If you dual (or triple, or more) boot your machine, i.e. you have many different operating systems you choose between at startup, you might have to use your bootloader fairly frequently.
GRUB is a very functional boot loader and can do the job in most cases. But its default text-based view is a little visually unattractive, is it not?
In this tutorial, I'll show you how to put together a custom image which will be the background for the boot menu - so your multi-boot system can be a little more stylish.
I'll assume the primary operating system where GRUB was installed from is Ubuntu (8.10) for the purposes of this tutorial, but instructions should follow for most Unix-like operating systems. We will be using GIMP to convert the background image.
Getting Creative (Within Constraints)
The GRUB background needs to be an image of exactly 640×480 pixels to begin with. In addition, due to the limited environment in which GRUB runs, the image needs to be fairly simple, particularly with respect to the number of colours it uses.
We need to mix the final file down to an image containing just 14 different colours, so this may affect what kind of design you'd like for your background image. You'll also want to it bear in mind the colours available for the actual GRUB text are also quite limited, along with the fact that the middle of the picture will be taken up by the menu.
Once you've got your design done, I recommend you save it in GIMP's native XCF format, in case you want to make edits later.
Save As and Change to Indexed
Now, use Save As and make a new copy of the image called splash.xpm. Entering this file extension will automatically tell GIMP to save in the X Pixmap Format, which GRUB requires.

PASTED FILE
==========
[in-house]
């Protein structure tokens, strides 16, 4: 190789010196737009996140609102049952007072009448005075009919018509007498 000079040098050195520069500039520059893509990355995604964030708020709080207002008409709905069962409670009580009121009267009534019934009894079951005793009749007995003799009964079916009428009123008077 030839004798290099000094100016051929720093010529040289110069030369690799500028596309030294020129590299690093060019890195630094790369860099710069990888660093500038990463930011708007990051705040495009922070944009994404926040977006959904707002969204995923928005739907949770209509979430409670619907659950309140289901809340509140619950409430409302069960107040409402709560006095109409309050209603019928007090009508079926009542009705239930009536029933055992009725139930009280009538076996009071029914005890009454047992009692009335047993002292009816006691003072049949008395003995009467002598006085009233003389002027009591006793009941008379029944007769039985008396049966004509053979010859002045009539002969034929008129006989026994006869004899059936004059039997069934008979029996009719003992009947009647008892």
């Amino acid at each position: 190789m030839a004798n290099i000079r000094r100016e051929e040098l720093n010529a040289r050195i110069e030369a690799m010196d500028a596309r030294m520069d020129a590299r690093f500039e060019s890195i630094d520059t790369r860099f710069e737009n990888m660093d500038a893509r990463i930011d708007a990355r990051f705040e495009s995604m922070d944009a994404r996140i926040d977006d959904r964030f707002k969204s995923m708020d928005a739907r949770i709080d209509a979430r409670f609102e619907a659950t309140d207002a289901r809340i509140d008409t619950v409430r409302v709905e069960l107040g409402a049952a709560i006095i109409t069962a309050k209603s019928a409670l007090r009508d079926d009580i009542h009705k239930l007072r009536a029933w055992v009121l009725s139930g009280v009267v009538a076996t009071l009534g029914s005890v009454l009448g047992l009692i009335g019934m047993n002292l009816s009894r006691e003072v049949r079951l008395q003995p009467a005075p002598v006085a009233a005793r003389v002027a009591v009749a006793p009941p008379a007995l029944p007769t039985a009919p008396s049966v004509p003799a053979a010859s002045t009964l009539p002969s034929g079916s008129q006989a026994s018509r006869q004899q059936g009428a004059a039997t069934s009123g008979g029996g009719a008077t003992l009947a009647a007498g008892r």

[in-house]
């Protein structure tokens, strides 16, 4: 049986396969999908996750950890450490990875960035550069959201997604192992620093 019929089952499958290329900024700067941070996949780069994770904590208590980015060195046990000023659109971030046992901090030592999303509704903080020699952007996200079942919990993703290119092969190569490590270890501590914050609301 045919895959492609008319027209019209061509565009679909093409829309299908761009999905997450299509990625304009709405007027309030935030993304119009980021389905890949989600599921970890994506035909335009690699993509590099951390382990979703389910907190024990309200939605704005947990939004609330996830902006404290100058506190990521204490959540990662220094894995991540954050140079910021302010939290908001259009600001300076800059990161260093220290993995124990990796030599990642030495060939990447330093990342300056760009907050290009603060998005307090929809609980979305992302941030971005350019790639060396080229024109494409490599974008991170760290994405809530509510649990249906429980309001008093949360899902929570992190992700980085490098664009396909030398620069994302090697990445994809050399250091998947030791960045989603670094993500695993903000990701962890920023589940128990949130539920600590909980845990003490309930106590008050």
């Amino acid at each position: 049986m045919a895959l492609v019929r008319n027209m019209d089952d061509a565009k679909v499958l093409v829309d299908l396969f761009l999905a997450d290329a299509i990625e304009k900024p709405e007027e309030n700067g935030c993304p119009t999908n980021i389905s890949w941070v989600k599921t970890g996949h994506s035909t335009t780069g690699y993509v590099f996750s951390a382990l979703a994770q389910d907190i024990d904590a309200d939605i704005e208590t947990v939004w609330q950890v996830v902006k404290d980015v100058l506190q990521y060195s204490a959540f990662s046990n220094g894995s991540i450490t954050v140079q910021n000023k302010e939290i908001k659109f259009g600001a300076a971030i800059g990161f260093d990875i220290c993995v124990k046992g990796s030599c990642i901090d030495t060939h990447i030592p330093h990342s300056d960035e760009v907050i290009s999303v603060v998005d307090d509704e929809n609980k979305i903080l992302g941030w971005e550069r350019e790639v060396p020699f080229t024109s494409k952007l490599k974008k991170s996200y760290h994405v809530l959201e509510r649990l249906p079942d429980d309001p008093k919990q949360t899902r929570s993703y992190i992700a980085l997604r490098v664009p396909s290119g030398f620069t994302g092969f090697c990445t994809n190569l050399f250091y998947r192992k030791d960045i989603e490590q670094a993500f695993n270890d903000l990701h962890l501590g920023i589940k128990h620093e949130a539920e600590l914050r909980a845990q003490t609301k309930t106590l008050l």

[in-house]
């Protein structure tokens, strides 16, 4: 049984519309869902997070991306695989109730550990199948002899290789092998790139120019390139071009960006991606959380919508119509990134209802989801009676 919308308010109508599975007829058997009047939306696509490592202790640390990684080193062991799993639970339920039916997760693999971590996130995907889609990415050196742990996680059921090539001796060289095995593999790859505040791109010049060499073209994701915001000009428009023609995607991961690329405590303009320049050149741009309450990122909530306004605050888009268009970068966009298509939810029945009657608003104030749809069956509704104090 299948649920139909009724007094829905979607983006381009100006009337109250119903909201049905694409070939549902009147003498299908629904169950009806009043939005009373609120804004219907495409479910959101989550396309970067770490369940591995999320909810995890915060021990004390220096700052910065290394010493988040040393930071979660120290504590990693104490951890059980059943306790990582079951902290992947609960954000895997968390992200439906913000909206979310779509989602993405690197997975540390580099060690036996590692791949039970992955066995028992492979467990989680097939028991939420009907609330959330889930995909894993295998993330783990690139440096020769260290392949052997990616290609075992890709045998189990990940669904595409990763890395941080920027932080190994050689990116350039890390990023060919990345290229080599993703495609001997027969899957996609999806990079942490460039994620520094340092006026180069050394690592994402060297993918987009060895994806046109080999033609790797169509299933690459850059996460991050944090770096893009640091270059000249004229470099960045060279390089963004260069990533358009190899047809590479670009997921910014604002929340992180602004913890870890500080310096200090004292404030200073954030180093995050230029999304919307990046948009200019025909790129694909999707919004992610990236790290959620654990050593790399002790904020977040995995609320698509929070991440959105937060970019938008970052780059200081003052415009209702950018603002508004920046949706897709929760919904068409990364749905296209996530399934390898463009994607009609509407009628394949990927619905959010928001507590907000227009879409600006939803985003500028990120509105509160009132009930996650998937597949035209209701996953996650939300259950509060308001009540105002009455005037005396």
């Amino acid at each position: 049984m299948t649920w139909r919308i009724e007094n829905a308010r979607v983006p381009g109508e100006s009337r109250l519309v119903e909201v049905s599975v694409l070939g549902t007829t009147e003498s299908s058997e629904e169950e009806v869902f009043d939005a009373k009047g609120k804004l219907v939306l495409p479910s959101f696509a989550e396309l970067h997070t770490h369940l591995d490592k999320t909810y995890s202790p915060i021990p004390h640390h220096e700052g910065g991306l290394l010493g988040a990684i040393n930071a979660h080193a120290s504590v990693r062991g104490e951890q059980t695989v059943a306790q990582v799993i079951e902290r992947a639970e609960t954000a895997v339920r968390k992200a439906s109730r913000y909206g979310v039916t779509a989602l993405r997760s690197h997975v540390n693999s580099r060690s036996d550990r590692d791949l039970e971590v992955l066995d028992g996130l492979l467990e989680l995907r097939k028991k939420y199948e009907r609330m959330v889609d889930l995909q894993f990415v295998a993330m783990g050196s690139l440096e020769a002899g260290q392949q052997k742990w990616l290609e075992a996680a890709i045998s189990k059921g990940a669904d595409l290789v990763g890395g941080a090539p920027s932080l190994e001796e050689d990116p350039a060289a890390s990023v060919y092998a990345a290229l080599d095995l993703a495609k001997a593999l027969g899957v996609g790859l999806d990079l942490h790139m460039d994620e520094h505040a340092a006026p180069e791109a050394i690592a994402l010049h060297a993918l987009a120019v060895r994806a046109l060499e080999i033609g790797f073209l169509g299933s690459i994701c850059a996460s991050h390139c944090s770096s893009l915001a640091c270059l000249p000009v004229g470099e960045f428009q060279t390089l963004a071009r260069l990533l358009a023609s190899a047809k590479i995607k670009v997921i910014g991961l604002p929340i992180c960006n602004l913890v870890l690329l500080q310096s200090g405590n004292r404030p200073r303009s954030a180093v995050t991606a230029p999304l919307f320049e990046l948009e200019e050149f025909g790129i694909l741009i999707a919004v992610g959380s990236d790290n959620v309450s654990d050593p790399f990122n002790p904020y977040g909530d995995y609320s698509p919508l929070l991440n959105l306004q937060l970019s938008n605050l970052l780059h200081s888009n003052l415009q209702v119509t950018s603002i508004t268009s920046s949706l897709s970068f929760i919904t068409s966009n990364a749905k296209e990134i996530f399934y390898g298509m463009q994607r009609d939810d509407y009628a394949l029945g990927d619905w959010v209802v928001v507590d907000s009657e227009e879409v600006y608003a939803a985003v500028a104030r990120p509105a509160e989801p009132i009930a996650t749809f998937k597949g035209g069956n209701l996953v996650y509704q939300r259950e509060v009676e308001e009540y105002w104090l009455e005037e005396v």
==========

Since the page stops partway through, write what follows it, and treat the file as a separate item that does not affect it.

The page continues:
Once you've make this new copy in XPM format, we now need to mix this image down to just the 14 colours that GRUB will let us use.
Go to Image > Mode > Indexed. In this dialogue, choose Generate optimum palette and set the number of colours to 14. Now click Convert.
You will now notice how much your image is affected by this palette change. This is how the image will look in GRUB.
Once you're happy, save the file (keeping it in the XPM format).
Copy to GRUB Folder
Now our image is ready, we need to copy it to the GRUB folder and instruct GRUB to use it as a splash image.
You'll likely need root privileges to copy the splash image to the right place, so we'll perform this step from Terminal.
$ sudo cp /wherever/it/is/splash.xpm /boot/grub/splash.xpm
Edit the GRUB Config File
Before we proceed with this final step, be careful. Don't go messing with things in the GRUB configuration file, or you could end up having problems booting your machine. You have been warned.
You'll need to open up the file /boot/grub/menu.lst in your favourite text editor, with root privileges. For example:
$ sudo gedit /boot/grub/menu.lst
Simply add the following line somewhere near the top and save the file:
Note - this assumes that the primary OS where the GRUB bootloader was installed from is on the first physical hard drive, on the first partition. If your setup is different, you may need to use different numbers. For example, the second physical disk and third partition would be (hd1,2).
Once you've saved and rebooted, you should see your new boot screen!
You may also want to play around with the colours of the menu text to fit in with your new theme.